“I think that this would have been an absolutely perfect meeting 2 ½ years ago,” says Shapley. “And they have now a very high level of skepticism that they need to get over with this community and with us and everyone involved because they’ve been absent.”
Shapley says the formation of a Restoration Advisory Board, along with the visit from high-level officials, is positive, but the test will be what actions follow.
“What we did still hear, dismayingly, was excuses about bureaucracy, coming to agreements with different landowners and agencies to take action,” Shapley says. “That’s not what we need to hear now. We need to hear, on this date we’re going to take action.”
Meantime, McMahon says his department is working through CERCLA to address PFOS contamination. CERCLA stands for the Comprehensive Environmental Response, Compensation, and Liability Act, known as Superfund.
“There have been challenges with Stewart because of the fact that it’s an Air National Guard base, that it is under different authorities than our active duty bases, which has made this even more complicated,” McMahon says. “So wanted to come up here and ensure that the community knew, first of all, that we understood and that this is a long-term effort on our part. We wanted to hear what some of those concerns were but also communicate that we’re with them for the long haul.”
He says the challenge is that the Defense Department has authority to resolve environmental issues on active duty bases, which are bases funded from federal dollars.
“So our job is to continue to work with the Congress,” McMahon says. “And we’ve had great luck in 2019 to get some limited authorities but we need a much larger extensive authority to be able to get to where we need to be to help our National Guard bases in the same way that we can resolve issues on our federal bases.”
Democratic Assemblyman and state Senator-elect James Skoufis was in the closed-door meeting. He left the meeting believing there is a commitment to better communicate with residents and local officials.
“We need justice here,” Skoufis says. “And part of that is remediation and part of it certainly is financial compensation for the damage that they did.”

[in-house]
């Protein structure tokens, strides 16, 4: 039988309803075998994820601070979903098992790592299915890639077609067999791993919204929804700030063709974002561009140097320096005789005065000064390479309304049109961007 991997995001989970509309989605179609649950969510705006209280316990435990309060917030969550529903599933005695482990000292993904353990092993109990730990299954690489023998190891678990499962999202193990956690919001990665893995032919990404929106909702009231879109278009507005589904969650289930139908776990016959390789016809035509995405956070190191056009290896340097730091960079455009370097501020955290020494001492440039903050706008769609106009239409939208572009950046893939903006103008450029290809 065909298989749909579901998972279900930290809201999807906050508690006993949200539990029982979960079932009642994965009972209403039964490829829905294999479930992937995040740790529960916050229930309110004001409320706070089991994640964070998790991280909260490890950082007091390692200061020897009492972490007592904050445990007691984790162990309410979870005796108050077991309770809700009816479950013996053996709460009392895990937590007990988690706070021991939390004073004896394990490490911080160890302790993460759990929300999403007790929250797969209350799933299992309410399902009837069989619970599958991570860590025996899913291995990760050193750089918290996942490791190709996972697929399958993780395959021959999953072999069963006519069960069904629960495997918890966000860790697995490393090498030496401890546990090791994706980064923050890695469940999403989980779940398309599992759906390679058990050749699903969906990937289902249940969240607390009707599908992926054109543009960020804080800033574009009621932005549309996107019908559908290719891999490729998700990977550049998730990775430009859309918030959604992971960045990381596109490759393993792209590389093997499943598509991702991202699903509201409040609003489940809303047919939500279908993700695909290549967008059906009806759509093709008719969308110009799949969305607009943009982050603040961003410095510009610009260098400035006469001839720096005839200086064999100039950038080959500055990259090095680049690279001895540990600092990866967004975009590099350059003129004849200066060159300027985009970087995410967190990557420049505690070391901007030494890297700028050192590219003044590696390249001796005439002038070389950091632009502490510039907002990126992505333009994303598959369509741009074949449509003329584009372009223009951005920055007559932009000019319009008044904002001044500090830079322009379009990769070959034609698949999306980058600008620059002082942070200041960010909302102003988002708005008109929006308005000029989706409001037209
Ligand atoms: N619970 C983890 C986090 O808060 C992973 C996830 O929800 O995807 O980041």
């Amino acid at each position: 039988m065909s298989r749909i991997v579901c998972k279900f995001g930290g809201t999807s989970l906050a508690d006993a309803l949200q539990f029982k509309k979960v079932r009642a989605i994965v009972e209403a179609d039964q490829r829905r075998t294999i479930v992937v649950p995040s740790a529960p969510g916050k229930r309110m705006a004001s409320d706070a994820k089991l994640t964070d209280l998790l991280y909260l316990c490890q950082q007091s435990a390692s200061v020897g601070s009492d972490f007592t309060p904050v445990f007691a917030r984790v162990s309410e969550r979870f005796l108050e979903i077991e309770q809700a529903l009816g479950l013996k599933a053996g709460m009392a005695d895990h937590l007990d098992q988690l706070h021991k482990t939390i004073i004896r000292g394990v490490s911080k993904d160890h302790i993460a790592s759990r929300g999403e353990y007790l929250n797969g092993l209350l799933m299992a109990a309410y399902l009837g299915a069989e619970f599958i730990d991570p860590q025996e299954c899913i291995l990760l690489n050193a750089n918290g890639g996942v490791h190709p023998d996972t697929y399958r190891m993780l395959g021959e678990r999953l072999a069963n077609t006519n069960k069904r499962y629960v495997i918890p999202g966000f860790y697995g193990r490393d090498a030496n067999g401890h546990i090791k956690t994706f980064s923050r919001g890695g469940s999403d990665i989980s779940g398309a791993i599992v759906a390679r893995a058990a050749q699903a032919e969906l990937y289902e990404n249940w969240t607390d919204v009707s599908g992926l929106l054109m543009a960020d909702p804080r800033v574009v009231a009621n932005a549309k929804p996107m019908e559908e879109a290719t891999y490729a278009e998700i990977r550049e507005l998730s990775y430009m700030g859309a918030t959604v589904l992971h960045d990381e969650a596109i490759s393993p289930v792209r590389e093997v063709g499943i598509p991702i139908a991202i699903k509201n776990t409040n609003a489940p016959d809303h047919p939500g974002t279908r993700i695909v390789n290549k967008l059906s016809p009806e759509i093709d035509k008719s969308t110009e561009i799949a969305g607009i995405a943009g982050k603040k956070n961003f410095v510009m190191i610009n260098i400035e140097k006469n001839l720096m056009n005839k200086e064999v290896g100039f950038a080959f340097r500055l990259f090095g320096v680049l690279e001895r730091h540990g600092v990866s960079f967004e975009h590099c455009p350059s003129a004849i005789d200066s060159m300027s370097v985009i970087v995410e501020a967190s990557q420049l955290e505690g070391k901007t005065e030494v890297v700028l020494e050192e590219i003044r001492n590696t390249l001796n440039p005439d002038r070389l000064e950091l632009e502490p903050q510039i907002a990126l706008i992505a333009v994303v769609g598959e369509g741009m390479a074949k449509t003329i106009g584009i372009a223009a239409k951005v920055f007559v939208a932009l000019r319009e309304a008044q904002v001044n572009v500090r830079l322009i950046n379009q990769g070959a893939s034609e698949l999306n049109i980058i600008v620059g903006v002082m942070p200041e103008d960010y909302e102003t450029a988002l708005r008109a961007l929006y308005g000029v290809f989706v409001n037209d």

Skoufis says he also found out about the meeting just a few days earlier and understands the frustration of short notice and a meeting held during the day, when many residents are unable to attend.
“Moving forward, I’m going to do my best to make sure that they’re held accountable to evening meetings or a weekend meeting,” says Skoufis.
New York U.S. Senator Charles Schumer says the meeting was scheduled after he met with the Air Force secretary. Manna Jo Greene is environmental action director with Clearwater. She says the day was a breakthrough in terms of meeting face-to-face with the assistant secretaries, but hopes action is not years into the future. Greene presented petitions to McMahon during the public forum, ones she has held onto since June.
“What I presented was over 1,500 signatures that we collected back at the Great Hudson River Revival calling for the Department of Defense to develop a remediation plan and expedite its implementation,” Greene says.
Ophra Wolf is a city resident and member of the Newburgh Clean Water Project.
“This is the first time that they’ve showed up in 2 ½ years and they’ve told us nothing new,” Wolf says. “They haven’t come with a plan for remediation. They haven’t come with any clear steps forward. Really, basically, what we heard from them is that they’re having a hard time getting along with agencies in order to move things forward.”
In June, New York state sued six manufacturers of hazardous firefighting foam that contained PFOA and/or PFOS. The lawsuit alleges that the foams used at military and civilian airports caused widespread contamination, as in the case of Newburgh.